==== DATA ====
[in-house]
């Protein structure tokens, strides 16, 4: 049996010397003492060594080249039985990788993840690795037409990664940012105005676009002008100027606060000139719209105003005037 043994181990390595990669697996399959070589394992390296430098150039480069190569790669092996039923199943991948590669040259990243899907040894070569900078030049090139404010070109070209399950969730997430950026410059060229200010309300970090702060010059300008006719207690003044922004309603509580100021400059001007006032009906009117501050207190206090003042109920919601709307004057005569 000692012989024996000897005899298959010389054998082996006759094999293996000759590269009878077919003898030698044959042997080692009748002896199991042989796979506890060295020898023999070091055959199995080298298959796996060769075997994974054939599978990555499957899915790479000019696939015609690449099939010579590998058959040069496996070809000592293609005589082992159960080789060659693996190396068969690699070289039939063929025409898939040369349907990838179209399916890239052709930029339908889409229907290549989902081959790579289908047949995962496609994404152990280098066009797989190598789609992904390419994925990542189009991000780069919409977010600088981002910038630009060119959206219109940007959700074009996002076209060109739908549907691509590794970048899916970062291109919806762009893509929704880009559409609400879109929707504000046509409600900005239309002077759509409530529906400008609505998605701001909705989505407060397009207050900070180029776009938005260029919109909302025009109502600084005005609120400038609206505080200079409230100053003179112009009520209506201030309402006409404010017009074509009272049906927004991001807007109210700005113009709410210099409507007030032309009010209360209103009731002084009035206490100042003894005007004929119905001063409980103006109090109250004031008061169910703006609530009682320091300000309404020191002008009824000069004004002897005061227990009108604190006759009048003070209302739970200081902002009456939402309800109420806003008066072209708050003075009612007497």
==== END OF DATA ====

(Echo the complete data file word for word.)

[in-house]
């Protein structure tokens, strides 16, 4: 049996010397003492060594080249039985990788993840690795037409990664940012105005676009002008100027606060000139719209105003005037 043994181990390595990669697996399959070589394992390296430098150039480069190569790669092996039923199943991948590669040259990243899907040894070569900078030049090139404010070109070209399950969730997430950026410059060229200010309300970090702060010059300008006719207690003044922004309603509580100021400059001007006032009906009117501050207190206090003042109920919601709307004057005569 000692012989024996000897005899298959010389054998082996006759094999293996000759590269009878077919003898030698044959042997080692009748002896199991042989796979506890060295020898023999070091055959199995080298298959796996060769075997994974054939599978990555499957899915790479000019696939015609690449099939010579590998058959040069496996070809000592293609005589082992159960080789060659693996190396068969690699070289039939063929025409898939040369349907990838179209399916890239052709930029339908889409229907290549989902081959790579289908047949995962496609994404152990280098066009797989190598789609992904390419994925990542189009991000780069919409977010600088981002910038630009060119959206219109940007959700074009996002076209060109739908549907691509590794970048899916970062291109919806762009893509929704880009559409609400879109929707504000046509409600900005239309002077759509409530529906400008609505998605701001909705989505407060397009207050900070180029776009938005260029919109909302025009109502600084005005609120400038609206505080200079409230100053003179112009009520209506201030309402006409404010017009074509009272049906927004991001807007109210700005113009709410210099409507007030032309009010209360209103009731002084009035206490100042003894005007004929119905001063409980103006109090109250004031008061169910703006609530009682320091300000309404020191002008009824000069004004002897005061227990009108604190006759009048003070209302739970200081902002009456939402309800109420806003008066072209708050003075009612007497």